Central Venous Catheter Placement, Repair, and Removal


If you are diagnosed with End-Stage Renal Disease (ESRD) and you need to begin dialysis, you will need to have access placed. If hemodialysis is needed immediately, the only option that allows for immediate use after placement is a central venous catheter (CVC). In the United States, 80% of ESRD patients begin dialysis with a central venous catheter.

Central Venous Catheter

A central venous catheter (CVC) is a type of access used for hemodialysis. CVCs are meant to be used for a short period until a more permanent type of dialysis access (AV Fistula or AV Graft) has been established.
Tunneled CVC’s are placed under the skin and meant to be used for a longer duration of time versus non-tunneled, which are designed to be temporary. Tunneled CVCs are placed under the skin and into a large central vein, preferably the internal jugular veins.

Central Venous Catheter Placement

This procedure is a minimally invasive procedure that can be performed in an outpatient setting. The central venous catheter placement procedure begins with your physician administering local anesthesia to numb the selected area for catheter insertion. Ultrasound may be used to determine the exact site on the body where the catheter will be placed. Fluoroscopy, a type of x-ray, may be used to further guide the catheter through the skin, and into the selected central vein. The catheter is advanced into the central vein until the tip of the CVC reaches the right atrium. There are small cuffs on the catheter that lay just under the skin that aid in keeping the catheter properly placed and minimize the risk of infection.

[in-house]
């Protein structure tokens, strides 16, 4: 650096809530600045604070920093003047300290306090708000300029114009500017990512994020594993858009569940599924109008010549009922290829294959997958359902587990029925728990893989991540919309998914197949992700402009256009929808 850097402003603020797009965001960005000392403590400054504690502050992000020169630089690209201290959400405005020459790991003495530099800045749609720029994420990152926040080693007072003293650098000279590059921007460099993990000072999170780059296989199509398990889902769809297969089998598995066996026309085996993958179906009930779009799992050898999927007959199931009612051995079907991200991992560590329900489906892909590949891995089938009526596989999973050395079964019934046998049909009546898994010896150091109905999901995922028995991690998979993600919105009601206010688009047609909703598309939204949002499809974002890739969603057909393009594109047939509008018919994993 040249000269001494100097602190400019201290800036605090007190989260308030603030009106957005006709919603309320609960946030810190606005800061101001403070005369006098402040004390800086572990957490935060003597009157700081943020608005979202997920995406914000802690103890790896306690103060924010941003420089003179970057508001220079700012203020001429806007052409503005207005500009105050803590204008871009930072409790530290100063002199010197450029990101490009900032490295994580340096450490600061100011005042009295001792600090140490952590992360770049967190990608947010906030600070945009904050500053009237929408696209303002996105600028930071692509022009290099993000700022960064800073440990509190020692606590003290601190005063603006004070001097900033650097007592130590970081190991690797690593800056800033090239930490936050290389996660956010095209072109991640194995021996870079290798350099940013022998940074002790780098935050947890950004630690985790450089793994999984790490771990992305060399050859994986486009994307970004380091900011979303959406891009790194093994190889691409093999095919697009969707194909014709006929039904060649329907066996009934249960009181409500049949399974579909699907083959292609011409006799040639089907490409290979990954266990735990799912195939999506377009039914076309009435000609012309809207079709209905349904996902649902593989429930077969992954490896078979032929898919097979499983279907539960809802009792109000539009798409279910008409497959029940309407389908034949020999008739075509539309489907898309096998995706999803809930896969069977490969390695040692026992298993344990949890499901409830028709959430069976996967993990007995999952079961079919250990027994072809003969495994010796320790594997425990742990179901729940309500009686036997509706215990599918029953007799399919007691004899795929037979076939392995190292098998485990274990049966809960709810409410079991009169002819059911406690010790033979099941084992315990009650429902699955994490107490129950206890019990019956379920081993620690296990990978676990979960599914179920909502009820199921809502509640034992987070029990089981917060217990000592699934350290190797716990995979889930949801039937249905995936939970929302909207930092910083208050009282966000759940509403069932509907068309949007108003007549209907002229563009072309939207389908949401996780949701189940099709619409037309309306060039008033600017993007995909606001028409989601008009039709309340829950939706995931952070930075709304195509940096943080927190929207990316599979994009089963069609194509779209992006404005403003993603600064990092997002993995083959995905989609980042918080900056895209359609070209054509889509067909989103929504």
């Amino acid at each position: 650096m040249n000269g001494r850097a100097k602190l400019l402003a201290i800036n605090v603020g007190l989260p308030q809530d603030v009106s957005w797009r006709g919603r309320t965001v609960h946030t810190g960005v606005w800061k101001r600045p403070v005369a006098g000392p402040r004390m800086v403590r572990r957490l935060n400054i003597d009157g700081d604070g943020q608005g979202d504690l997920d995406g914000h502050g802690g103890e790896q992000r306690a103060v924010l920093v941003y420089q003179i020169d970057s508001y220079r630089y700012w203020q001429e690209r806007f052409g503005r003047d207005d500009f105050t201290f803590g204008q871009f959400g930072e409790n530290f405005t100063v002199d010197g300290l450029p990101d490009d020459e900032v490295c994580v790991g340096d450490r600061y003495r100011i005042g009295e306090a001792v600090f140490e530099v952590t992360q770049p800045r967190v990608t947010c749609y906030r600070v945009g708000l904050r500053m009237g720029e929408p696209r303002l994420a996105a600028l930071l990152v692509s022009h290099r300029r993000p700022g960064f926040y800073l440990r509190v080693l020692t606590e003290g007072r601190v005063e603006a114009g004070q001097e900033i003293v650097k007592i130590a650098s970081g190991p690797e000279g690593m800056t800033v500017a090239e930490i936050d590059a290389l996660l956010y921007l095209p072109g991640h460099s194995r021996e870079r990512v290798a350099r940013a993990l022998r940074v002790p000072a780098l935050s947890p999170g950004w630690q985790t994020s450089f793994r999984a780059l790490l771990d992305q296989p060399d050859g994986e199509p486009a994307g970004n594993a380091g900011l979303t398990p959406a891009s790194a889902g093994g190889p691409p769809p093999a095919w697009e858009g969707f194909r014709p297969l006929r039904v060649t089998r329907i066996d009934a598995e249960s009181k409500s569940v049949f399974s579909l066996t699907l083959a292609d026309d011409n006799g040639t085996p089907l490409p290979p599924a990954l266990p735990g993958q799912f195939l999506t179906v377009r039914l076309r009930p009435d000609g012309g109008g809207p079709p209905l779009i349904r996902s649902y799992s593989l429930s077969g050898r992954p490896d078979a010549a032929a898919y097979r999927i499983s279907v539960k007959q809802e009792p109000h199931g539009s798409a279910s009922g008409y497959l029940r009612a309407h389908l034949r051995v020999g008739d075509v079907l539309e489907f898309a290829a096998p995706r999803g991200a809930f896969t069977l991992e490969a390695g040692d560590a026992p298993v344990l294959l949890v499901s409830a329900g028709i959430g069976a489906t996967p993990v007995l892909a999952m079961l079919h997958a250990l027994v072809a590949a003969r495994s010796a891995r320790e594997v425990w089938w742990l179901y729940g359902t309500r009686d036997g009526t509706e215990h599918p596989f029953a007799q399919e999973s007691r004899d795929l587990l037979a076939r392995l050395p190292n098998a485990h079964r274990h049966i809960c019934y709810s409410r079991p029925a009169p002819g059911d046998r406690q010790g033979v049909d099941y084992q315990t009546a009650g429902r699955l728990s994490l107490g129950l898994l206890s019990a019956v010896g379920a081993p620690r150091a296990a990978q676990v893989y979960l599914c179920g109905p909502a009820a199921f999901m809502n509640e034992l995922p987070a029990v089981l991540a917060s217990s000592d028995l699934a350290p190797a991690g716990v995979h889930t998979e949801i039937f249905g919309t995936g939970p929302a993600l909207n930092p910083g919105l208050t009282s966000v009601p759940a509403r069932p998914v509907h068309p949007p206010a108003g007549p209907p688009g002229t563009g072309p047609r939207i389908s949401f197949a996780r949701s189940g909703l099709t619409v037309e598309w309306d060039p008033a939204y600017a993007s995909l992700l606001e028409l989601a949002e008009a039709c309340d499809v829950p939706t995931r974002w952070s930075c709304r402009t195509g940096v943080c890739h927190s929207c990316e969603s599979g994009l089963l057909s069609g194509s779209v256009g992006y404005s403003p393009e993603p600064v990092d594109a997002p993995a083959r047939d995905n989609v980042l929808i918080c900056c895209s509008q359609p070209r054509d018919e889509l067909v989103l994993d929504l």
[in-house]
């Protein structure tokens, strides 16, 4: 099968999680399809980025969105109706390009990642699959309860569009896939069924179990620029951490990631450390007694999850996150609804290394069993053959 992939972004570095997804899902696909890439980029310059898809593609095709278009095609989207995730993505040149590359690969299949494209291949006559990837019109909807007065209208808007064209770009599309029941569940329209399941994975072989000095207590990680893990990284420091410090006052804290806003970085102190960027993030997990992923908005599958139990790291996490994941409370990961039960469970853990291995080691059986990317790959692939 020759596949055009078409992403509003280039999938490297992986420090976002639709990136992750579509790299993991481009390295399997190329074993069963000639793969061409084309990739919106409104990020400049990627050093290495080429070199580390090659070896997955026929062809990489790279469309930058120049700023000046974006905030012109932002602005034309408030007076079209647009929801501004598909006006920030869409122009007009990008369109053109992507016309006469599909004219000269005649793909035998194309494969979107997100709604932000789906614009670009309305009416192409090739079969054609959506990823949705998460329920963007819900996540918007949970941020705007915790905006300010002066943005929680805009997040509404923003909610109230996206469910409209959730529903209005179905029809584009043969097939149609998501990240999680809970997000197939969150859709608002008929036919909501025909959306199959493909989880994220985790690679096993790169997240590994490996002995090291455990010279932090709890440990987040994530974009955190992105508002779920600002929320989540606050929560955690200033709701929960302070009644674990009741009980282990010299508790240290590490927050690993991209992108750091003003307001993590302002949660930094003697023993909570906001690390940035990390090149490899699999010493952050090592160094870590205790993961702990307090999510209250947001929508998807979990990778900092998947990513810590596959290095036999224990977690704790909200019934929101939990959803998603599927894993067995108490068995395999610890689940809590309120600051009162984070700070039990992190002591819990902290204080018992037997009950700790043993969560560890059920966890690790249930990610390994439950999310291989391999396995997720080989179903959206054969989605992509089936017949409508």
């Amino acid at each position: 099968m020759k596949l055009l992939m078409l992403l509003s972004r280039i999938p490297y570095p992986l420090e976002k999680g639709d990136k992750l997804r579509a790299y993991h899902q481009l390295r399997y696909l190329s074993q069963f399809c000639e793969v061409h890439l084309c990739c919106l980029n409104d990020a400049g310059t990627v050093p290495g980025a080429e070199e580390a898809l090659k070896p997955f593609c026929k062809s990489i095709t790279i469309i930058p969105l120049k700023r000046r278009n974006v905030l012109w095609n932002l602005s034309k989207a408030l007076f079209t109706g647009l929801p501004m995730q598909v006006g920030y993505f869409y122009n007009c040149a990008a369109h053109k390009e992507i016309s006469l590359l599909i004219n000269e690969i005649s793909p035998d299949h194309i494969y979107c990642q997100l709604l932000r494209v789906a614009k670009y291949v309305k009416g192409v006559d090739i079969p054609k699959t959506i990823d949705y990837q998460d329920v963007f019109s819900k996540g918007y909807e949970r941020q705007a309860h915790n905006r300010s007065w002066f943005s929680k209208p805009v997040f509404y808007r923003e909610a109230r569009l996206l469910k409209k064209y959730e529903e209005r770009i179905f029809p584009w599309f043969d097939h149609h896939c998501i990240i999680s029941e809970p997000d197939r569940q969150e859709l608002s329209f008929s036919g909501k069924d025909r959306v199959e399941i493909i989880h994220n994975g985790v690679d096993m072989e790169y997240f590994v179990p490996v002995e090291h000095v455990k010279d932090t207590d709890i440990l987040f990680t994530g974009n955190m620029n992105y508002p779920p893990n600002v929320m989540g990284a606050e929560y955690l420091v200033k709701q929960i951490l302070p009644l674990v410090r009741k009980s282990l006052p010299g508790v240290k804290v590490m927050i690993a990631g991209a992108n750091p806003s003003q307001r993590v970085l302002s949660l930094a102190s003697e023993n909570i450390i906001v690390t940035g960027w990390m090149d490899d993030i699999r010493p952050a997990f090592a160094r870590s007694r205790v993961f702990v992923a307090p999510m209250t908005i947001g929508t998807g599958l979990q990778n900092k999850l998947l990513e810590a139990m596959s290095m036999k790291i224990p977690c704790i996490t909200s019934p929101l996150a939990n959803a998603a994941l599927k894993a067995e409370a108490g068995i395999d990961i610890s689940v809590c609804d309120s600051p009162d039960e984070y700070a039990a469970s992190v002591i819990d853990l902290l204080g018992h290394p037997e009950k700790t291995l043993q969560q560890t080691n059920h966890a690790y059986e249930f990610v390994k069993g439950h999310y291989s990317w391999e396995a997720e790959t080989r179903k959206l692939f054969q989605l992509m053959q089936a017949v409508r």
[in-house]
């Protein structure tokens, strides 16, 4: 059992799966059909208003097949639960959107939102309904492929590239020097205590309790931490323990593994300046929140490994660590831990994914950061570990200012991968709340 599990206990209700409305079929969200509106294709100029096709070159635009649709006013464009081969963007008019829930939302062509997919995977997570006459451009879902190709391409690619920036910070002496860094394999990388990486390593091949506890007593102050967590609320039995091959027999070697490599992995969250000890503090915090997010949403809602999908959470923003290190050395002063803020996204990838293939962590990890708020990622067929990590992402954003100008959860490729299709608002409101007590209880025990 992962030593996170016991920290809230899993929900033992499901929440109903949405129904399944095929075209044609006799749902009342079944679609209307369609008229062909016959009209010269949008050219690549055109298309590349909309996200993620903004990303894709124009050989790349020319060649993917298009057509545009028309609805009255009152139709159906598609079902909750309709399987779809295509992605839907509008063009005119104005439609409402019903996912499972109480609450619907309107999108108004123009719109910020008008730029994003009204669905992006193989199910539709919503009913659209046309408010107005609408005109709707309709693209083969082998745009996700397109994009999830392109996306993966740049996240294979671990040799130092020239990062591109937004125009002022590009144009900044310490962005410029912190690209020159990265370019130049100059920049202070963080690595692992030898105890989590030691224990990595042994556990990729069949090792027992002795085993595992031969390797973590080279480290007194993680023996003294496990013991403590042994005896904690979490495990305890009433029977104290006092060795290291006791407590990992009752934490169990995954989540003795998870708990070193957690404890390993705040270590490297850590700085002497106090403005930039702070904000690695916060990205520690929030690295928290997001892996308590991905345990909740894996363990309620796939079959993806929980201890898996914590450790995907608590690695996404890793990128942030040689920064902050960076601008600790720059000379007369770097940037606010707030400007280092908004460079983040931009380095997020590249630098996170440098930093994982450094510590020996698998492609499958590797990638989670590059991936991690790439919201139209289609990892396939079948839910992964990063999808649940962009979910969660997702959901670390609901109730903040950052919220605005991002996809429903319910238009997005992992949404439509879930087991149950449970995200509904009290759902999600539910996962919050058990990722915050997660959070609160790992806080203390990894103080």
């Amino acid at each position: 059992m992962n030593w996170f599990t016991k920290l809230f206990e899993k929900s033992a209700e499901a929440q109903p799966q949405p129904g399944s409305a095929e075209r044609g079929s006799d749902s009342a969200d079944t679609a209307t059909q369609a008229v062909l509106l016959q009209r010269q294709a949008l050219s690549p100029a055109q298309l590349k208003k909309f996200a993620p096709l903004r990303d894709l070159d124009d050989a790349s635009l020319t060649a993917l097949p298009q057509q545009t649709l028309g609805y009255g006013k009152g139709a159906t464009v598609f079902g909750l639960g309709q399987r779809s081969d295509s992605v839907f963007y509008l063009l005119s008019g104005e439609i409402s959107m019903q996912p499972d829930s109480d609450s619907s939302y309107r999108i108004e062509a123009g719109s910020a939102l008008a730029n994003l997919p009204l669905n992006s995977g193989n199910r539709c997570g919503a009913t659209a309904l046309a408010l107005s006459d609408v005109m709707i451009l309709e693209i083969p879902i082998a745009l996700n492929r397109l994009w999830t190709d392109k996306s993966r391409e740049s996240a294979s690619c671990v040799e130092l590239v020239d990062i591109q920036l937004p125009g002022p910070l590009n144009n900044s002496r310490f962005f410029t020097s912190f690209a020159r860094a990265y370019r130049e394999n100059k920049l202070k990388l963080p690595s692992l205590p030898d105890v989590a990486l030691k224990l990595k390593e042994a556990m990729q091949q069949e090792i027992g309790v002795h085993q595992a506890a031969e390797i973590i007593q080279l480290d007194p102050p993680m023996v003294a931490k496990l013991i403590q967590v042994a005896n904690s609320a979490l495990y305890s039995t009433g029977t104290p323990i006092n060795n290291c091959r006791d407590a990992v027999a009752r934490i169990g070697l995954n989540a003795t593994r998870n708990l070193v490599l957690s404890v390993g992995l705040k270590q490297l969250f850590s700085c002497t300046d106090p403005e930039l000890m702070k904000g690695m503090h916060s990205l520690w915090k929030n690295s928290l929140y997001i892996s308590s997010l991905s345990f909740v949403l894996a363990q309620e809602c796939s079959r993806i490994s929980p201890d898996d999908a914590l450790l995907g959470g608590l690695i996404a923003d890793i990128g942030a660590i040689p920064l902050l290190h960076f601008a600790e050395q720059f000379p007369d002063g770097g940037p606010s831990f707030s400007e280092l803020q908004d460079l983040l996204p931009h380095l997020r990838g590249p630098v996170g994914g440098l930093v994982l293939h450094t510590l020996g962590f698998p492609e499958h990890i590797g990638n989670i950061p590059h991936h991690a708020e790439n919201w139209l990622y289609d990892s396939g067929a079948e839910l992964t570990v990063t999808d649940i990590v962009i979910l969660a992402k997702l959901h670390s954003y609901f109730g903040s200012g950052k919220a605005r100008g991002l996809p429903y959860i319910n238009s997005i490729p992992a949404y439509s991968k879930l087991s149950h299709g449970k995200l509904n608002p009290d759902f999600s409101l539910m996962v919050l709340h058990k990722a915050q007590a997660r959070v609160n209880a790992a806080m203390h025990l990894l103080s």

After the Procedure

After the central venous catheter placement procedure, there may be some pain and swelling around your insertion site. If you need to start dialysis treatment immediately, your CVC is ready for use. If you do not have to start dialysis immediately and have had the catheter placed in an outpatient setting, you will be able to go home at the end of the procedure.

Central Venous Catheter Benefits and Risks

  • Dialysis can be performed immediately
  • Readily inserted during an outpatient procedure
  • Easy placement and removal
  • Avoids extra needle sticks
  • Not ideal for use as a permanent access
  • High infection rates
  • Difficult to obtain sufficient blood flow to allow for adequate toxin removal
  • May cause narrowed veins
  • Swimming and bathing is not recommended

We Can Help You

Our vascular doctors are highly skilled at placing CVCs for dialysis in the outpatient setting as well as the ongoing care and management of your dialysis access including the repair and removal of CVC Catheter.

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